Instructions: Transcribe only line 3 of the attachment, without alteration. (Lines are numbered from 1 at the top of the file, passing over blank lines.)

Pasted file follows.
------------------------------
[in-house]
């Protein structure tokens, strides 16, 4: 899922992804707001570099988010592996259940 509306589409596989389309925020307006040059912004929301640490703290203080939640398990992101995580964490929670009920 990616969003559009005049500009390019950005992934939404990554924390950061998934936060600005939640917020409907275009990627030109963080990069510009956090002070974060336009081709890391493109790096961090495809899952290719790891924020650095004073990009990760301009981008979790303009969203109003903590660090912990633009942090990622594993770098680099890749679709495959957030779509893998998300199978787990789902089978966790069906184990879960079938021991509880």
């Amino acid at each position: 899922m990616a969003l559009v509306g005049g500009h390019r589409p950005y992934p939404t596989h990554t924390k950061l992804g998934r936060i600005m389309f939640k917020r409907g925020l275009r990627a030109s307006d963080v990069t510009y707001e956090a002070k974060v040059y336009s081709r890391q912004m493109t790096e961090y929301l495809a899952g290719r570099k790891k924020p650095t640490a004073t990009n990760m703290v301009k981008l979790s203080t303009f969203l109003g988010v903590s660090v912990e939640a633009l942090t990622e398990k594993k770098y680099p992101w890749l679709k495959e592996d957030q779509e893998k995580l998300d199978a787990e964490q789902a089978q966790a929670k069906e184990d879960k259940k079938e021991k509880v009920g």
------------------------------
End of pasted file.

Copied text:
């Amino acid at each position: 899922m990616a969003l559009v509306g005049g500009h390019r589409p950005y992934p939404t596989h990554t924390k950061l992804g998934r936060i600005m389309f939640k917020r409907g925020l275009r990627a030109s307006d963080v990069t510009y707001e956090a002070k974060v040059y336009s081709r890391q912004m493109t790096e961090y929301l495809a899952g290719r570099k790891k924020p650095t640490a004073t990009n990760m703290v301009k981008l979790s203080t303009f969203l109003g988010v903590s660090v912990e939640a633009l942090t990622e398990k594993k770098y680099p992101w890749l679709k495959e592996d957030q779509e893998k995580l998300d199978a787990e964490q789902a089978q966790a929670k069906e184990d879960k259940k079938e021991k509880v009920g």